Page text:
Improving your brain boot time
The end of your day
(It seems strange starting a post at the end, but I had a chicken and the egg problem with this one!)
Take the last 5-10 minutes of your day to stop working. Use your notebook and write down everything that you didn’t get done today that you needed to get done. Also, include the things that you need to do tomorrow.
For each item in the list, add a second bullet point which is the first step you need to do to start the task. For example, send Charlie an email asking for clarification.
This is your “shutdown sequence” that becomes your “boot up” script.
About a year ago I read about this in Cal Newport’s book “Deep Work”. He claims to say out loud, “Shutdown Complete” when he finishes his day. I have not adopted this practice…
Then the tricky part for most people: leave work on time.
The start of your day
If you’re a tea or coffee person, make your drink or fill your water before you sit down.
Check if you have any messages sent directly to you and answer these. Check for and address any emails addressed to you.
Now run your “boot up script”. Read through the list of things you need to do and start doing the first one. After reading, start your first pomodoro timer.
In your pomodoro breaks you can read the rest of the messages and emails.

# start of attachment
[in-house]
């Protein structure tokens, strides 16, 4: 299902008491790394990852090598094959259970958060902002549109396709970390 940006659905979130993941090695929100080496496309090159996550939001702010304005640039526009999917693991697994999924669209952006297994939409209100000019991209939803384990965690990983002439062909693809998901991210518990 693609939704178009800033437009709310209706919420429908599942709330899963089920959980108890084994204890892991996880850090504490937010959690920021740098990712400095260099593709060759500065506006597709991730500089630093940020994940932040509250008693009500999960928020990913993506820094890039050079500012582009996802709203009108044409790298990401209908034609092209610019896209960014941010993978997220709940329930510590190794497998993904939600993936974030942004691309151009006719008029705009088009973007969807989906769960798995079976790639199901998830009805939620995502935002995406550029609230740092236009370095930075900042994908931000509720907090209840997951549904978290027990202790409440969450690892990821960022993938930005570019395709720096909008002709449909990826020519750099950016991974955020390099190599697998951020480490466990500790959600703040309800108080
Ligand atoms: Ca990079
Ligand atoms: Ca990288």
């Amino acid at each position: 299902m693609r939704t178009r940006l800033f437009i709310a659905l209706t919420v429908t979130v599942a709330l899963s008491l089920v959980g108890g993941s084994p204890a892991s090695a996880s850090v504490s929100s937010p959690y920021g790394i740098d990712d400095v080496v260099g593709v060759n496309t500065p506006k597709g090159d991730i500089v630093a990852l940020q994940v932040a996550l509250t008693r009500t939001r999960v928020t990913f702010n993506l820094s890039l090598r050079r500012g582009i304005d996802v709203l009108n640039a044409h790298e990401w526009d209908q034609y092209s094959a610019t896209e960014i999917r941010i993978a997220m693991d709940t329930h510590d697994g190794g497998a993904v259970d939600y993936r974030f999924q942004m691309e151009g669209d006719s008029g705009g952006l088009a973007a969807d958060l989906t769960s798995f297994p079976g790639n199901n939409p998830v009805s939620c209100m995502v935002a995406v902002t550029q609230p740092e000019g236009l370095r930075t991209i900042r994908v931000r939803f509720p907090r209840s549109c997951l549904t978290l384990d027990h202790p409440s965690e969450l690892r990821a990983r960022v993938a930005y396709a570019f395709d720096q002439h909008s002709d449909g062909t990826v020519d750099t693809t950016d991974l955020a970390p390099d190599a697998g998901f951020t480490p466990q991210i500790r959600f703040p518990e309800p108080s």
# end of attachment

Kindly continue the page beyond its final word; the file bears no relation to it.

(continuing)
Each time you start thinking about another thing you need to do, put it onto your list so you can get it out of your head and stay focused on the task at hand.
You’ll find that you get more done in the morning. In my experience, most people don’t interrupt you in the morning as they’re still “booting up”. In the afternoon when everyone’s a bit more switched on, you won’t get as much done.
You’ll start to realise that most messages don’t matter. It’s mostly noise that you have to get through. I find emails and slack are particularly noisy. At present, I haven’t found a way to filter out @here and @all notifications. Direct messages are important but can often wait a few minutes, depending on who sent it.
This technique works notably well on a Monday. Your brain gets back the context back from Friday. Before I adopted this practice, every Monday I’d come in and ask myself, “What was I doing on Friday?” Not any more!
Did you try this? Did it help? Any suggestions?
Leave a comment below!